36 Random Observations About Jordan

Our time in Jordan was short (just 11 days) but it was our first taste of the Middle East and we got a glimpse into a new culture. There are many misconceptions about travel in the region but we felt entirely safe and welcomed.

1) Jordan is bordered by Israel, Syria, Iraq and Saudi Arabia, but it’s a peaceful country, with good diplomatic relations with the US and UK, and is safe to travel to. Unfortunately many people don’t realise this and tourism numbers have dropped since the Arab Spring.

2) It’s a small country (you can drive from top to bottom in five hours) but has a range of landscapes—pistachio and oak forests, olive groves, desert, dramatic canyons, rocky mountains, and the crystal clear waters of the Red Sea.

3) 90% of Jordanians live on 10% of the land. There’s lots of empty desert space.

4) The lowest point on earth is in Jordan—the Dead Sea is 400m below sea level.

Dead Sea Jordan

5) Jordanian currency is the dinar, but you might be quoted prices in fils (1000 fils = 1 dinar) or piastres (10 fils = 1 piastre).

6) Buildings are square with flat roofs—this seems strange to someone coming from a rainy country.

Amman, Jordan

7) Photos of the Jordanian King Abdullah II are everywhere.

King Abdullah II, Jordan

8) Driving on the outskirts of Amman we saw camels on one side of the highway and a Harley Davidson showroom on the other.

9) Camels can drink from water bottles.

Camel drinking from a water bottle at Petra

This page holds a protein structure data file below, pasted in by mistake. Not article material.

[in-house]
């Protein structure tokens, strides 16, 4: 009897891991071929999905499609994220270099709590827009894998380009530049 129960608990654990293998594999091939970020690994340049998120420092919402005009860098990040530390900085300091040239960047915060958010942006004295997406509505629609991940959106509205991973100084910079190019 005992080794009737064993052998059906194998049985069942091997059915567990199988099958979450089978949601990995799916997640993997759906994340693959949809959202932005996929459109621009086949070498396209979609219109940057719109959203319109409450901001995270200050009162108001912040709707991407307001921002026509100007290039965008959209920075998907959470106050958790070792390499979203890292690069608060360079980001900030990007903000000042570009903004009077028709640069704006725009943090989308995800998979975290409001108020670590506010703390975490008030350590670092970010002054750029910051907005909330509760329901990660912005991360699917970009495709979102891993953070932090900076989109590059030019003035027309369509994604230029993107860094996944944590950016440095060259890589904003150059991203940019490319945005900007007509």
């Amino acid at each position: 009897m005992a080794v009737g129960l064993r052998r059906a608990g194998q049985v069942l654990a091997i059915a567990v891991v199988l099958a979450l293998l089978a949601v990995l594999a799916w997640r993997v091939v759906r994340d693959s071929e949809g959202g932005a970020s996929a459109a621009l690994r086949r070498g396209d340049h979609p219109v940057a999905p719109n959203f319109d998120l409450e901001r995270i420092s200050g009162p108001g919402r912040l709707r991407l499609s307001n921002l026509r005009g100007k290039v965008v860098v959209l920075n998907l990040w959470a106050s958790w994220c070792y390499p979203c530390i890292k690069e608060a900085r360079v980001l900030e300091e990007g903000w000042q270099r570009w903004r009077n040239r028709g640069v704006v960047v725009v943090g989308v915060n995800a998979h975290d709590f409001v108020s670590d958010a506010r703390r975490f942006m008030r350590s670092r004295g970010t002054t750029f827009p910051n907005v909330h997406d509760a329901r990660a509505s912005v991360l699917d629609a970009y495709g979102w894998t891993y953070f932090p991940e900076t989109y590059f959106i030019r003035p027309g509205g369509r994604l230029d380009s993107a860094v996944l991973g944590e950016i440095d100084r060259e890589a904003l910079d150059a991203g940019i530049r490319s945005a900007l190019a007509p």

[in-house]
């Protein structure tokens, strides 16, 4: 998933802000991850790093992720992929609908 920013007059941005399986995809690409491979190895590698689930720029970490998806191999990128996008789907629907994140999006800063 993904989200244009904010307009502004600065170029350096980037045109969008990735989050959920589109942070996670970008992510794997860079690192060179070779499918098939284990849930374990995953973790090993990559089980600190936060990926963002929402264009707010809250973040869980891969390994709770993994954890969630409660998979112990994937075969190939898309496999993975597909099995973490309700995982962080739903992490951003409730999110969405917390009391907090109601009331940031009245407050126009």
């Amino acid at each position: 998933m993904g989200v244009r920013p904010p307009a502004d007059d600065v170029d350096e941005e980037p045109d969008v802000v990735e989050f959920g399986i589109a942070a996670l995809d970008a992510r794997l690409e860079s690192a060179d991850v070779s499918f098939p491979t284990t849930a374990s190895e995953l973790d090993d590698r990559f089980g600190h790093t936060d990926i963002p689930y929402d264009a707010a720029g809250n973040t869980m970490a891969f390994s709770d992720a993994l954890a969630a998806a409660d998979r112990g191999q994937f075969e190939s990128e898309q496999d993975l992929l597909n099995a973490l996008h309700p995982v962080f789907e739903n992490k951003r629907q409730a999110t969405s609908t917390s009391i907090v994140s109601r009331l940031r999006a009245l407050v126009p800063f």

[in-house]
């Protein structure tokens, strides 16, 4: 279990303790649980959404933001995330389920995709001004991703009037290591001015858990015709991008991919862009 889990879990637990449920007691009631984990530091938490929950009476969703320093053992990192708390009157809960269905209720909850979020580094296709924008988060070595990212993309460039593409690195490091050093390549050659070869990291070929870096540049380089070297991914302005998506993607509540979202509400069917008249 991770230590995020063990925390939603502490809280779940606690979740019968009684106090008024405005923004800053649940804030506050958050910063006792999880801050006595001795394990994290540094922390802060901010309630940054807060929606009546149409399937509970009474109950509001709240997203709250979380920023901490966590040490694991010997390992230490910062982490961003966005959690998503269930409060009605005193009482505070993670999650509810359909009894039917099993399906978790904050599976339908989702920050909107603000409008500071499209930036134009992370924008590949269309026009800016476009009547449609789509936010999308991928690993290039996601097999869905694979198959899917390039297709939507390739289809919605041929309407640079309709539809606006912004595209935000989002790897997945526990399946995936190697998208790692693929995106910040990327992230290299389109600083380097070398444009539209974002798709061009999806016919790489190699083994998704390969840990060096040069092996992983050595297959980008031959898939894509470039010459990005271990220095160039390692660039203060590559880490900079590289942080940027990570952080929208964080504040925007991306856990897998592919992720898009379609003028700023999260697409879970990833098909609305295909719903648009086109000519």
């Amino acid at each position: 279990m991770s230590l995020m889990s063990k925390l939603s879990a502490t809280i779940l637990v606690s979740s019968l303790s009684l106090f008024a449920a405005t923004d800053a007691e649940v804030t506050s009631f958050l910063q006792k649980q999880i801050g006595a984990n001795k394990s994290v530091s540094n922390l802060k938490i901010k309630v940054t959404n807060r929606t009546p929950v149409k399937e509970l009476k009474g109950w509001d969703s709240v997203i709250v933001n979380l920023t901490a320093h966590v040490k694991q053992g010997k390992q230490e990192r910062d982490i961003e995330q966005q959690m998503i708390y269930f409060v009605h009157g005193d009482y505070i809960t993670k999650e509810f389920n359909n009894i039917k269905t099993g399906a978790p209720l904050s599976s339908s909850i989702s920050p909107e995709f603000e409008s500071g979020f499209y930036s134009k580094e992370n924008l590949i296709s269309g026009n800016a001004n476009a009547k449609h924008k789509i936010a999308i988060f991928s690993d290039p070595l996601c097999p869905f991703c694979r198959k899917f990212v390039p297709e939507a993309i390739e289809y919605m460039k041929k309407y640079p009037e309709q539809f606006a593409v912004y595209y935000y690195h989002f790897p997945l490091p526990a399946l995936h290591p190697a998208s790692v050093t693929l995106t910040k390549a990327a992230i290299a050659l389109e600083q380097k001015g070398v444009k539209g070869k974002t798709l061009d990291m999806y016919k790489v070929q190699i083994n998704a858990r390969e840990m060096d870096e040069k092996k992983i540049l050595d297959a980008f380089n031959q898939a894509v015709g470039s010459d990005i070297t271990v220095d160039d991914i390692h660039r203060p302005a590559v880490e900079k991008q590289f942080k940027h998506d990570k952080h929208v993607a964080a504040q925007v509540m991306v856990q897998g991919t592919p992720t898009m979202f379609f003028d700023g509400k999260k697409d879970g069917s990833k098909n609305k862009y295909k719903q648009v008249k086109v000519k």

People & Culture

10) 65% of Jordanians are Palestinian.

11) Over 90% of the population are Sunni Muslims.

12) The haunting call to prayer is heard five times a day starting at 5.30am. Except for Fridays at noon when prayers should be at a mosque, the rest of the times people find a quiet place to kneel and pray wherever they are.

13) The hotel rooms all have little arrows pasted to their roof, pointing towards Mecca.

14) Weekends are Fridays and Saturdays.

15) Jordan is a modern country with a high standard of education and one of the highest literacy rates in the Middle East.

16) 1% of the internet is in Arabic; 75% of that content comes from Jordan.

17) Most women cover their hair, arms and legs. Older women wear long dresses but younger girls dress fashionably in skinny jeans and long tops.

Jordanian woman in traditional dress

Jordanian woman in modern dress

18) At Dead Sea resorts Western women swim in bikinis; Jordanian women swim in burqinis or all of their clothes.